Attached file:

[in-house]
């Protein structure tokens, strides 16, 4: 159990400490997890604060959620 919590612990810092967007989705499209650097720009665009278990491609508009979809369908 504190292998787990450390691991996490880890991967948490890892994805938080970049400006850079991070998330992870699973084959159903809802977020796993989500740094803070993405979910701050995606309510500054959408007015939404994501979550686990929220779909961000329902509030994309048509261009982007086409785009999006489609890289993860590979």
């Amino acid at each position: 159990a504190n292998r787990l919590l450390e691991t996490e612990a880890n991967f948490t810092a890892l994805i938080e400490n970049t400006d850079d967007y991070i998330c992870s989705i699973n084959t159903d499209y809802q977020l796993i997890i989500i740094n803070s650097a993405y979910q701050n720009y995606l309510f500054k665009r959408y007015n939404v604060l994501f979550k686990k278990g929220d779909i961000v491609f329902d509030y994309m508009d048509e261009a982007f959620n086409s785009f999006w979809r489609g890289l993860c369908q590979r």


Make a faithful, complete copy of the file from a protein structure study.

[in-house]
């Protein structure tokens, strides 16, 4: 159990400490997890604060959620 919590612990810092967007989705499209650097720009665009278990491609508009979809369908 504190292998787990450390691991996490880890991967948490890892994805938080970049400006850079991070998330992870699973084959159903809802977020796993989500740094803070993405979910701050995606309510500054959408007015939404994501979550686990929220779909961000329902509030994309048509261009982007086409785009999006489609890289993860590979």
């Amino acid at each position: 159990a504190n292998r787990l919590l450390e691991t996490e612990a880890n991967f948490t810092a890892l994805i938080e400490n970049t400006d850079d967007y991070i998330c992870s989705i699973n084959t159903d499209y809802q977020l796993i997890i989500i740094n803070s650097a993405y979910q701050n720009y995606l309510f500054k665009r959408y007015n939404v604060l994501f979550k686990k278990g929220d779909i961000v491609f329902d509030y994309m508009d048509e261009a982007f959620n086409s785009f999006w979809r489609g890289l993860c369908q590979r």